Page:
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Testing if a particular port is open
I just had frustrating 30 minutes with 5 different people from my service provider Virginmedia and none of these people has the slightest clue what an Internet port is and even worse they have no idea whom of their colleagues to ask.
I surely will send them an email this evening (as I cannot acces my e-mail during work).
In the meantime, here now my question:
Independently, I would like to test myself if port 5060 is open for UDP packets.
I got a few shell accounts outside of my ISP that run Linux or different BSDs. Does someone know a common program where I could send UDP packets to port 5060 of the IP address that Virginmedia assigns to me and then I would need a program on a PC within my network who reads them _if_ they get through.
Background of all this is that my VOIP phones from two different VOIP providers are offline since last Monday.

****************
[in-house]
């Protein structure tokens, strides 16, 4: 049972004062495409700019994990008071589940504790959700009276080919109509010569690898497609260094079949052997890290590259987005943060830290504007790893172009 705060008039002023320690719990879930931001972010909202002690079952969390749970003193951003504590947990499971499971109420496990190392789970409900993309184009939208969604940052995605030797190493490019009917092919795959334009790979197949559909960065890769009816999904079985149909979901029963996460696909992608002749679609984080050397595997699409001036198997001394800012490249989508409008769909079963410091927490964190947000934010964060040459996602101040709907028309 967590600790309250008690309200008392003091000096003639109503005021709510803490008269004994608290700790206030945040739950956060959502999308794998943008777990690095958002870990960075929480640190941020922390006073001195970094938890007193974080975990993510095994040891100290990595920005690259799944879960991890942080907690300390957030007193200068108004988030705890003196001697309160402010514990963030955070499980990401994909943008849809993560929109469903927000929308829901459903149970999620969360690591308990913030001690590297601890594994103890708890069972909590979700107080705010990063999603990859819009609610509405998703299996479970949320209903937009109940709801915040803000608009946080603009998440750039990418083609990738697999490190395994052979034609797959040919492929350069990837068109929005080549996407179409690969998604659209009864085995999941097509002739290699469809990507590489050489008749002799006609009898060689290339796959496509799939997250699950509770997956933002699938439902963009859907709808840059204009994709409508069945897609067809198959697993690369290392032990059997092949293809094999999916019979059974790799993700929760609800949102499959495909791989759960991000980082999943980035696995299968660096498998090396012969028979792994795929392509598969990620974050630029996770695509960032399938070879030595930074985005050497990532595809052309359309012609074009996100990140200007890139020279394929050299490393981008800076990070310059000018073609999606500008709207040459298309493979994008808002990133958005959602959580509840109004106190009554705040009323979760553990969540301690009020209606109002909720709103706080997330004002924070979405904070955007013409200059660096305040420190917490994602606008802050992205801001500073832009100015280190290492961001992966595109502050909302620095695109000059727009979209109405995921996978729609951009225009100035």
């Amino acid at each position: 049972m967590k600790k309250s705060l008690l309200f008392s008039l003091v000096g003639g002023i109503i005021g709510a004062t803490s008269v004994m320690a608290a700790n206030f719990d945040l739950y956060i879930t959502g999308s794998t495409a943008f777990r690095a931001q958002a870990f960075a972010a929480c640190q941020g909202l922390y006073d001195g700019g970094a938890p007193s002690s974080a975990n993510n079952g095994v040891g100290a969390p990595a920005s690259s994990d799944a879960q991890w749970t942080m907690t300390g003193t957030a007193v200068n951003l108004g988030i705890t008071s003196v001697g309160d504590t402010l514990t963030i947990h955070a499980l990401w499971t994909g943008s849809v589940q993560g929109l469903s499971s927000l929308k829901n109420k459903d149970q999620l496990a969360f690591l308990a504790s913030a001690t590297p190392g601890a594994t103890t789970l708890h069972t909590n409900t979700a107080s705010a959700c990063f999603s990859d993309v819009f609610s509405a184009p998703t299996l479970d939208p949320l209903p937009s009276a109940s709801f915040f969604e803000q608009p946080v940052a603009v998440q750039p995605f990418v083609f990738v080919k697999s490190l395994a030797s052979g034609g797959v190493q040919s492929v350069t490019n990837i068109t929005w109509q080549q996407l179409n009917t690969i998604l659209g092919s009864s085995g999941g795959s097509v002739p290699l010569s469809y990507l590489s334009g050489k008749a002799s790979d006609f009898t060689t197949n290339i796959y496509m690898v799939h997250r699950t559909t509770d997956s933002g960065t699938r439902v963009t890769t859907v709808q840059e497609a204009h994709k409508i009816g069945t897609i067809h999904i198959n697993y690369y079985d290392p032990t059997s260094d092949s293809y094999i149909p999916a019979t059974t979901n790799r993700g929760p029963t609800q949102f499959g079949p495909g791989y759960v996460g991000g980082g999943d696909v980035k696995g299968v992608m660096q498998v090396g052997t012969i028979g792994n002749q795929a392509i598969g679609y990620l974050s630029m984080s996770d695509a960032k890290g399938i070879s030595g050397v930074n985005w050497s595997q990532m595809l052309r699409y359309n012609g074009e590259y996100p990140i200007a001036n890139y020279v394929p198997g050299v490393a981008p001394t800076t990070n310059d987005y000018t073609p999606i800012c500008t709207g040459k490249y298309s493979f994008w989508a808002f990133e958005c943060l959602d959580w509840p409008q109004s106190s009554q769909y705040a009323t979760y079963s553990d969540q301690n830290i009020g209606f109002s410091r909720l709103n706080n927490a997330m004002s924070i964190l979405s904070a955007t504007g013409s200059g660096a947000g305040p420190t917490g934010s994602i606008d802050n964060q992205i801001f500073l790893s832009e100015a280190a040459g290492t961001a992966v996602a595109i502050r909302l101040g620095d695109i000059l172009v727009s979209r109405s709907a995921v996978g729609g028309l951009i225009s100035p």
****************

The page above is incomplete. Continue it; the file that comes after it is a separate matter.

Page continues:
One service provider confirmed that another VOIP client is online with the same service provider Virginmedia but in a different area.
So, while I don't know how long does it take that someone from Virginmedia can tell me if their port 5060 is open for UDP, I would like to find out myself in the meantime.Bus Error: Passengers dumped. Hech gap yo'q.
netcat (`nc`), the swiss army knife
Let it listen on one machine, and send from another.Can't tell an OS by it's GUI
Do you know some simple programs like ping or so where you can specify an outbound port?Bus Error: Passengers dumped. Hech gap yo'q.
I can't make it much easier than `nc`
On the server:
nc -lup 5060
echo test|nc -u $IPADDRESS 5060
nmap -p5060 $IPADDRESSCan't tell an OS by it's GUI
That's great advice. Thank you.Bus Error: Passengers dumped. Hech gap yo'q.